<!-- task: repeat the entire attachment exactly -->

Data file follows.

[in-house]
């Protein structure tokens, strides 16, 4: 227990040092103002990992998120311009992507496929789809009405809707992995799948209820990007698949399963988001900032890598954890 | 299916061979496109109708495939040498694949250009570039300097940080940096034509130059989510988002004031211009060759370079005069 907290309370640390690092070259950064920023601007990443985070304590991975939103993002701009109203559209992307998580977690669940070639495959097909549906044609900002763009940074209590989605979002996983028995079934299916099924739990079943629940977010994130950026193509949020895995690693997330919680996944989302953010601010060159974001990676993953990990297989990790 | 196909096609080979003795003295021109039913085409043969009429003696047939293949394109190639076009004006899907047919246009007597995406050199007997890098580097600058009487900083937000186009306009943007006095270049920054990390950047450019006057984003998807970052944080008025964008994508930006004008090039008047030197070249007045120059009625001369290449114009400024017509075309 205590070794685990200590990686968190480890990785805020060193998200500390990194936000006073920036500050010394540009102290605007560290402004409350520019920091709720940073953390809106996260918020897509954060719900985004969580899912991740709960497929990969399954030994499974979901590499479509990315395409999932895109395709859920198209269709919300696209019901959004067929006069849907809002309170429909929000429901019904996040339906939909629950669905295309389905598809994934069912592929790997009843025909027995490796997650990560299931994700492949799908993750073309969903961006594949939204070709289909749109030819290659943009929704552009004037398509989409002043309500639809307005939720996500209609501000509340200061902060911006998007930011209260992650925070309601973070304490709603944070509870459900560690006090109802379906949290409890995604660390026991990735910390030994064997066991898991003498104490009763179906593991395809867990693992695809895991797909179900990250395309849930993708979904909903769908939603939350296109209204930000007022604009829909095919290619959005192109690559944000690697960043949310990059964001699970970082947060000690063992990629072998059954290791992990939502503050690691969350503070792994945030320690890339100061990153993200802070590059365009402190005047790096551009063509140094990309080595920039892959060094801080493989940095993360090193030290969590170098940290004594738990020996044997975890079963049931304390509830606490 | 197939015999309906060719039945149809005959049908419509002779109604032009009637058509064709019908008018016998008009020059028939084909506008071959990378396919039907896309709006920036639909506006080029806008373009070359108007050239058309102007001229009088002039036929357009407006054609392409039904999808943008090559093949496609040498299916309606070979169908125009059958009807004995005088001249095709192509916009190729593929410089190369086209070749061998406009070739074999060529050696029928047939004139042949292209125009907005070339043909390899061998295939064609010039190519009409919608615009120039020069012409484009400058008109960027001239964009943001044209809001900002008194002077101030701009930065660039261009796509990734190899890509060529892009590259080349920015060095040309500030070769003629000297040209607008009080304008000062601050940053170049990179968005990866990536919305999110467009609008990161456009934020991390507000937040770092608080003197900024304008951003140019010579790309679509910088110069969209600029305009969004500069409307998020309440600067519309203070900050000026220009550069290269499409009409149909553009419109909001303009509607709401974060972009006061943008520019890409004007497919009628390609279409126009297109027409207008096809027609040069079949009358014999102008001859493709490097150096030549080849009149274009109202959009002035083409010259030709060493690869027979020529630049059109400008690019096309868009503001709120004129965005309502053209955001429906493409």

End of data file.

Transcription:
[in-house]
């Protein structure tokens, strides 16, 4: 227990040092103002990992998120311009992507496929789809009405809707992995799948209820990007698949399963988001900032890598954890 | 299916061979496109109708495939040498694949250009570039300097940080940096034509130059989510988002004031211009060759370079005069 907290309370640390690092070259950064920023601007990443985070304590991975939103993002701009109203559209992307998580977690669940070639495959097909549906044609900002763009940074209590989605979002996983028995079934299916099924739990079943629940977010994130950026193509949020895995690693997330919680996944989302953010601010060159974001990676993953990990297989990790 | 196909096609080979003795003295021109039913085409043969009429003696047939293949394109190639076009004006899907047919246009007597995406050199007997890098580097600058009487900083937000186009306009943007006095270049920054990390950047450019006057984003998807970052944080008025964008994508930006004008090039008047030197070249007045120059009625001369290449114009400024017509075309 205590070794685990200590990686968190480890990785805020060193998200500390990194936000006073920036500050010394540009102290605007560290402004409350520019920091709720940073953390809106996260918020897509954060719900985004969580899912991740709960497929990969399954030994499974979901590499479509990315395409999932895109395709859920198209269709919300696209019901959004067929006069849907809002309170429909929000429901019904996040339906939909629950669905295309389905598809994934069912592929790997009843025909027995490796997650990560299931994700492949799908993750073309969903961006594949939204070709289909749109030819290659943009929704552009004037398509989409002043309500639809307005939720996500209609501000509340200061902060911006998007930011209260992650925070309601973070304490709603944070509870459900560690006090109802379906949290409890995604660390026991990735910390030994064997066991898991003498104490009763179906593991395809867990693992695809895991797909179900990250395309849930993708979904909903769908939603939350296109209204930000007022604009829909095919290619959005192109690559944000690697960043949310990059964001699970970082947060000690063992990629072998059954290791992990939502503050690691969350503070792994945030320690890339100061990153993200802070590059365009402190005047790096551009063509140094990309080595920039892959060094801080493989940095993360090193030290969590170098940290004594738990020996044997975890079963049931304390509830606490 | 197939015999309906060719039945149809005959049908419509002779109604032009009637058509064709019908008018016998008009020059028939084909506008071959990378396919039907896309709006920036639909506006080029806008373009070359108007050239058309102007001229009088002039036929357009407006054609392409039904999808943008090559093949496609040498299916309606070979169908125009059958009807004995005088001249095709192509916009190729593929410089190369086209070749061998406009070739074999060529050696029928047939004139042949292209125009907005070339043909390899061998295939064609010039190519009409919608615009120039020069012409484009400058008109960027001239964009943001044209809001900002008194002077101030701009930065660039261009796509990734190899890509060529892009590259080349920015060095040309500030070769003629000297040209607008009080304008000062601050940053170049990179968005990866990536919305999110467009609008990161456009934020991390507000937040770092608080003197900024304008951003140019010579790309679509910088110069969209600029305009969004500069409307998020309440600067519309203070900050000026220009550069290269499409009409149909553009419109909001303009509607709401974060972009006061943008520019890409004007497919009628390609279409126009297109027409207008096809027609040069079949009358014999102008001859493709490097150096030549080849009149274009109202959009002035083409010259030709060493690869027979020529630049059109400008690019096309868009503001709120004129965005309502053209955001429906493409």